Here comes the fun part: Pre-pack a suitcase and “forget about it”. Every one likes to have new clothes or something fun to wear on an adventure, weekend getaway or on a special vacation. In alliance with keeping adventures and travels affordable, this entails a way to experience something “new”, that you know will fit, and will feel fresh when you haven’t worn it in a good while.

Here’s how the system works:

While swapping your seasonal wardrobe, or whenever you choose, pull out 2 -3 pieces or outfits that fit well, that you over wear, forget to wear, or are just sick of looking at from your collection, or however many you choose to decide. Note: Choose clothing that you like to wear or would wear but wouldn’t mind parting ways with, I ‘ll tell you why in a moment!

Pull accessories, such as a fashion scarf or tie, funky socks, a necklace (I am a huge fan of costume jewelry) to go with each outfit. Note: Extra “winning points” if the accessories can go with all three outfits.

Place outfits and accessories in your suitcase. If you know you have an adventure or trip already planned in the future and can determine which seasonal wear to pull from, even better, no guess work involved.

The white dress, as seen in the far left hand picture, is such an outfit. I’d packed it, knowing it was “on its last leg”, not likely to be washed and worn much more. The perk? One snag on a railing tore the dress and it was a goner, and I was able to purchase a new dress from a sidewalk sale, a souvenir as a functional item and a happy memory!!!

Ultimate Tip: By packing clothing ahead of time and “forgetting about it” allows you to feel like you have something fresh to wear on your trip, while knowing it fits as you wish. The perks are, you were likely either going to donate the articles, eave them in your wardrobe unused, or wear it so much it tatters, which can easilyhappen on your trip. If you happen to ruin the outfit on your trip, no harm, no foul. Also, if you want to leave the article of clothing behind (donate it or leave it in a charity bin), especially if you packed an outfit that isn’t a “favorite”, you will free up space in your luggage, assuring space for something more special.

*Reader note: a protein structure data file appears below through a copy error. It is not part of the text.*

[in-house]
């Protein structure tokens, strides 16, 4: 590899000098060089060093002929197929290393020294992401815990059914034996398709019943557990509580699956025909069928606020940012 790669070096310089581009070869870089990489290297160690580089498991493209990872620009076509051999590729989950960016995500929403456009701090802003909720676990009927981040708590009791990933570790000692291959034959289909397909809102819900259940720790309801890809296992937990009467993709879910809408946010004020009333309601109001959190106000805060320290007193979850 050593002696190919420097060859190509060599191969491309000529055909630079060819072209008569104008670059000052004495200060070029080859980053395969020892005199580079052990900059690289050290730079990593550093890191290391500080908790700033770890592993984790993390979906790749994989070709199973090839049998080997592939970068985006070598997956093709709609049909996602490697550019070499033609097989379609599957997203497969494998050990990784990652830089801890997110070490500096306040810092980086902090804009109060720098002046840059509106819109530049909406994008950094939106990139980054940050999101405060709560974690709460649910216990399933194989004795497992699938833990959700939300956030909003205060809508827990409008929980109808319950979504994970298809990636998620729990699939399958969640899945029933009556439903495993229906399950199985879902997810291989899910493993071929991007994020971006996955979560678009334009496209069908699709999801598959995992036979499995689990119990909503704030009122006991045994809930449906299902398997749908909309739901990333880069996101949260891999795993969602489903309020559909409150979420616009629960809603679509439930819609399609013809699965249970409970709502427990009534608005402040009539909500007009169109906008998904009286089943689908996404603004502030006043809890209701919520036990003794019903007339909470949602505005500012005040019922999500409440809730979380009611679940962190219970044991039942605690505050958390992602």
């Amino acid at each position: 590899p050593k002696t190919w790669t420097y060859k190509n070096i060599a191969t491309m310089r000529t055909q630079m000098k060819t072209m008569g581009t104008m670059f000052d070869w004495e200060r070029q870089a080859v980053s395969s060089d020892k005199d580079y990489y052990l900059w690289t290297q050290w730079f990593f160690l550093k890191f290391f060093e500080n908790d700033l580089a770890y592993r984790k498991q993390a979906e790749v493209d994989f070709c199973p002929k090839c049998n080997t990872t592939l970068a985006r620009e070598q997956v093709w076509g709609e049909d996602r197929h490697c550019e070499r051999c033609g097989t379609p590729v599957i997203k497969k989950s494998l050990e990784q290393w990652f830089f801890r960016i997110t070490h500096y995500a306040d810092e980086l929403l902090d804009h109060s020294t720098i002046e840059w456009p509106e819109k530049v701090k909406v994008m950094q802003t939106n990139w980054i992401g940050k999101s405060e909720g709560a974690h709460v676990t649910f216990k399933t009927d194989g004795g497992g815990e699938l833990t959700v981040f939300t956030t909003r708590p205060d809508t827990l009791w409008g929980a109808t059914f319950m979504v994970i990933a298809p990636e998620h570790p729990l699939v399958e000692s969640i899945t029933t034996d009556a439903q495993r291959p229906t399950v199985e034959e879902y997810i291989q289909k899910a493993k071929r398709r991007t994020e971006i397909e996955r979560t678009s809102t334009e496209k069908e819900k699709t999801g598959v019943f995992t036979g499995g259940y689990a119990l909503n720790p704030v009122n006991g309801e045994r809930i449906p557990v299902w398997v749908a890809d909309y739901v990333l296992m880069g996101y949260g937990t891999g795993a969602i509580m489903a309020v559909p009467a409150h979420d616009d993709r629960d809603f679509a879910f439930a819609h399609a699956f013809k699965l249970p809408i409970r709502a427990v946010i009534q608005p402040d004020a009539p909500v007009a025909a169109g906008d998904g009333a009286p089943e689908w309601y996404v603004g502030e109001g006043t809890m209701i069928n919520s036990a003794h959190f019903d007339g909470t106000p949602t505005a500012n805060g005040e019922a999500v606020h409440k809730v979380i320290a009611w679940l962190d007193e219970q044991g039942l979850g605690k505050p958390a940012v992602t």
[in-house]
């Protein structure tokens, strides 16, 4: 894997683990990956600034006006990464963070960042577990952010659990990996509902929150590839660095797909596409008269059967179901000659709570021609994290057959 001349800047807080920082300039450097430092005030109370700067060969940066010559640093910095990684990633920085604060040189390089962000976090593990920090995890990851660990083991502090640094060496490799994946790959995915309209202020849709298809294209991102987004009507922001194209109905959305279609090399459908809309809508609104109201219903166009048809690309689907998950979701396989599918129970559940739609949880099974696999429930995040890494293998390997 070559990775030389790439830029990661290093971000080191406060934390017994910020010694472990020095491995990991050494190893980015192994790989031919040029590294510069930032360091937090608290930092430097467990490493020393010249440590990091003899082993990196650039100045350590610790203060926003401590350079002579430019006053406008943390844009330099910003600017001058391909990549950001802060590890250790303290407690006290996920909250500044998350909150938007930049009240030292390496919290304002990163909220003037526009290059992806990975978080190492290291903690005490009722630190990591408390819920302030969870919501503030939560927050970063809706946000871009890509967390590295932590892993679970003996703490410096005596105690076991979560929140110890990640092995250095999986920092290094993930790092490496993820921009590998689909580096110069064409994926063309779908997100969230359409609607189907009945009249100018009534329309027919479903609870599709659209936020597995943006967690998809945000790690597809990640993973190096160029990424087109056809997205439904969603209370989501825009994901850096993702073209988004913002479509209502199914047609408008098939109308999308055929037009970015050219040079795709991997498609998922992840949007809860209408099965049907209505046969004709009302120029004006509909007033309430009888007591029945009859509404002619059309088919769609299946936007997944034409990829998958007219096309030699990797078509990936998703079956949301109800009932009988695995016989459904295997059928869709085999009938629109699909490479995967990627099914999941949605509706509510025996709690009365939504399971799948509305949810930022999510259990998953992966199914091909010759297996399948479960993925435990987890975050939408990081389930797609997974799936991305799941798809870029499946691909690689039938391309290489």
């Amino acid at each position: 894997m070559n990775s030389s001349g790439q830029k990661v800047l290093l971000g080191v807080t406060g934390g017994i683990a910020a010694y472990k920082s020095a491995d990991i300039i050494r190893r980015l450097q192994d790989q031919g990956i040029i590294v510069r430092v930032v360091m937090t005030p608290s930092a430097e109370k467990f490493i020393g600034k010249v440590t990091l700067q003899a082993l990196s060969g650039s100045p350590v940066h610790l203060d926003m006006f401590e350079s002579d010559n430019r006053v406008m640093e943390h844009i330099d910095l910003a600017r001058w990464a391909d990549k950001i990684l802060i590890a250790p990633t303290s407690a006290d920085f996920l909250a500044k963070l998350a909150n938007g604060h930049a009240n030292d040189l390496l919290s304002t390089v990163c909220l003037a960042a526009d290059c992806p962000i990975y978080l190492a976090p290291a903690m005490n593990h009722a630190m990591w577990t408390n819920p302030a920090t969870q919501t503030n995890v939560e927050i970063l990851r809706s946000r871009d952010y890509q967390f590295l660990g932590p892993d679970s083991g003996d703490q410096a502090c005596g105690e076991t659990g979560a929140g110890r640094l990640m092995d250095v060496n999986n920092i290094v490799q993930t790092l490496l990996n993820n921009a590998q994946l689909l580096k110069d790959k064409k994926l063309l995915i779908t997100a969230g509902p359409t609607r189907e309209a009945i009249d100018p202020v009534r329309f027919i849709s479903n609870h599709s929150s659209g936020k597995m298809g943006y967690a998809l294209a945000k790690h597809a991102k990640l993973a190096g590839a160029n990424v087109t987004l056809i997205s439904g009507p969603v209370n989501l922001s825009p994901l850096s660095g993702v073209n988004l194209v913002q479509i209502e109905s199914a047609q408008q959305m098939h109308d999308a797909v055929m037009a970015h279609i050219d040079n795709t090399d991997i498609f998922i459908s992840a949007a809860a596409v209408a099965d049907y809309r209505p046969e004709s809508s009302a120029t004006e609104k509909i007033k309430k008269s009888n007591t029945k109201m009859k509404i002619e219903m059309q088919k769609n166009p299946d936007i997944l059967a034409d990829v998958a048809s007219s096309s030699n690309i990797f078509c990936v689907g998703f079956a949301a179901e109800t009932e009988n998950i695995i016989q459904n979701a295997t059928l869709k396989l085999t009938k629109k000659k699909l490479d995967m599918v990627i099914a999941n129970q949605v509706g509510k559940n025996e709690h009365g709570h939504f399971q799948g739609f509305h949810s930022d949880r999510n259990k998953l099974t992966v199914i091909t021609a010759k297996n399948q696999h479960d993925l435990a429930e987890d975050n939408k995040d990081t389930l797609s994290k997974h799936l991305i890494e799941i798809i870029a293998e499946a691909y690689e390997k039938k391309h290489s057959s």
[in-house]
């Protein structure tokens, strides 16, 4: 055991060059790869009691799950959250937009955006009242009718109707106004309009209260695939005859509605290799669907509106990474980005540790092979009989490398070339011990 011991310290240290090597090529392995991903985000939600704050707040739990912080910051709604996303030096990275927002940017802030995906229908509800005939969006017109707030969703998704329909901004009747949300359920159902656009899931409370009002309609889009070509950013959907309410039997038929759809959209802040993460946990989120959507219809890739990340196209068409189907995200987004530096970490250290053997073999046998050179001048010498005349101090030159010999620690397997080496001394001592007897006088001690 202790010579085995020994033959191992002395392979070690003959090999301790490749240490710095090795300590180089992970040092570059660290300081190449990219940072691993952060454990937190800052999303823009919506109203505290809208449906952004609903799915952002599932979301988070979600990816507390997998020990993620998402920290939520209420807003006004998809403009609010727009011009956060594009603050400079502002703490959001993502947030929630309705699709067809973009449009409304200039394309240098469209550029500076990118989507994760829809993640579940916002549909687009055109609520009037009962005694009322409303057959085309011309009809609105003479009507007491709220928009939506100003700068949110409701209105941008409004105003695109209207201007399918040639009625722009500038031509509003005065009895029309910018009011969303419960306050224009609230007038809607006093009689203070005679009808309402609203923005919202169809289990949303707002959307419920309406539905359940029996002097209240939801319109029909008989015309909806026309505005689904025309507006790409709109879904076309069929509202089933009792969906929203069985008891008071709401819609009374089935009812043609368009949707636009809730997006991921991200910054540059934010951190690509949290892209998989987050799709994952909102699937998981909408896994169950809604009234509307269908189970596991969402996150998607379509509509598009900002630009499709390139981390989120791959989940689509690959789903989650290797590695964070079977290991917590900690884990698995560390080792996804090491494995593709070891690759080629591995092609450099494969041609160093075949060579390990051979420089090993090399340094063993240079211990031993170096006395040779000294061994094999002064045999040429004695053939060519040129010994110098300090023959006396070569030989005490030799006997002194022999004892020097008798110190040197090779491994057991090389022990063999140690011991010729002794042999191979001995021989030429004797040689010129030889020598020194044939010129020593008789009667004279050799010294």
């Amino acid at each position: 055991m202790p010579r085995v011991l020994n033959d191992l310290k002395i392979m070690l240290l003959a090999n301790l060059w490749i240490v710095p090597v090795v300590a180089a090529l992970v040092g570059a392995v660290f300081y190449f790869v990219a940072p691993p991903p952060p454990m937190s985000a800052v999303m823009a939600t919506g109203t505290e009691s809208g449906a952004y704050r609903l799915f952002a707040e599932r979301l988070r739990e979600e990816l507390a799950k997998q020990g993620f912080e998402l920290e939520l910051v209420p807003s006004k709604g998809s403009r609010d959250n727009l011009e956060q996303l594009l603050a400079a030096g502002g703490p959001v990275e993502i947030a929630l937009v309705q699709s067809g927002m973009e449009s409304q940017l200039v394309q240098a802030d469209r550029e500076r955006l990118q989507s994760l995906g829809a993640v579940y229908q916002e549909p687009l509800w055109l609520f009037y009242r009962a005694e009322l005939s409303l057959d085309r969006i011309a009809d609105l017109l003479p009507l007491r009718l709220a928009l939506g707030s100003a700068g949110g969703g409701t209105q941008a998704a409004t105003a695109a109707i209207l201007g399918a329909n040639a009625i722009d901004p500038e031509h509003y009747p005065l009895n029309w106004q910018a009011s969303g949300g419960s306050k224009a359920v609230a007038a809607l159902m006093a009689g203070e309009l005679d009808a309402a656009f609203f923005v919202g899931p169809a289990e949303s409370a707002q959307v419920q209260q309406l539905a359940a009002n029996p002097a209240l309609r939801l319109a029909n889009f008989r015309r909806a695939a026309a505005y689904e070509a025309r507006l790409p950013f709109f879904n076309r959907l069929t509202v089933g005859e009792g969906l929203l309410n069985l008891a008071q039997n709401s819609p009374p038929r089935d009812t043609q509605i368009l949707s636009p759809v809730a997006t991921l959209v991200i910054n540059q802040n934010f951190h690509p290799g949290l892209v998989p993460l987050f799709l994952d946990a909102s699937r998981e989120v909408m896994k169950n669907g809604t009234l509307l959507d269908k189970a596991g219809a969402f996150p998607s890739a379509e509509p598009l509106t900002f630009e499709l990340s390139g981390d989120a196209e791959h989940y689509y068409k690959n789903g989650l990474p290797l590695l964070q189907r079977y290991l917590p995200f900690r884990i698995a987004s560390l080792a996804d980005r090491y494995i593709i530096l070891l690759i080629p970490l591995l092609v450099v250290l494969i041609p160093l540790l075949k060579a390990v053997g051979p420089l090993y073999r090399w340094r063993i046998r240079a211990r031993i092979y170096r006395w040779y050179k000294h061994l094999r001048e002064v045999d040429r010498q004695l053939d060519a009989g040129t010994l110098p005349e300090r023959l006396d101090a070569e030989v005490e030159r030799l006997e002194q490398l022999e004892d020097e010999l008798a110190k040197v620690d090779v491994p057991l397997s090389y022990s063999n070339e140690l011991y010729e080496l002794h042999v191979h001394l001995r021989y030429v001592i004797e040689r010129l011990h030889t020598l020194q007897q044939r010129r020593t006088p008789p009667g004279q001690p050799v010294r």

Keep the change…in a jar: Saving up for an adventure tips.


Everyone has heard and knows the adage, a penny saved is a penny earned. Why? Truth always rings true.

As children, we often saved up our pennies for that special toy or gadget desired. Some of us did extra chores, babysat, mowed lawns–donated blood/plasma in college. The principle remains the same as adults, perhaps with a slight twist.

Adventures, trips, a weekend getaway, a vacation–the “gadgets” often desired by adults but where does it come into your financial budget?

Budgets are always beneficial, as David Ramsey would say, budgets are telling your money where to go versus wondering where it went. Perhaps you already have a certain percentage automatically drafted into a special account, which is fabulous. An “electronic” piggy bank or special savings account, for many is simpler, as long as you don’t forget to deposit your earnings or to electronically transfer the amounts “leftover” from coming in under budget (see tips below) If not? There is an easy way to start saving in an “old school” kind of way.

First things first, figure out how much your desired adventure will cost–a weekend away for a cabin rental in the mountains, in which you can drive to and from yourself, will cost much less than a 3 week all inclusive cruise through the Caribbean. A bit of research will shed some light on the cost. This will be the budget for your trip.

Let’s go with the basic understanding that it takes time to save up for a really special adventure but the process doesn’t have to be exhausting.

Find a jar or jug, something with a lid and a fairly wide spout/mouth. It doesn’t need to be anything special or anything purchased. If you already own a piggy bank, perfect!!!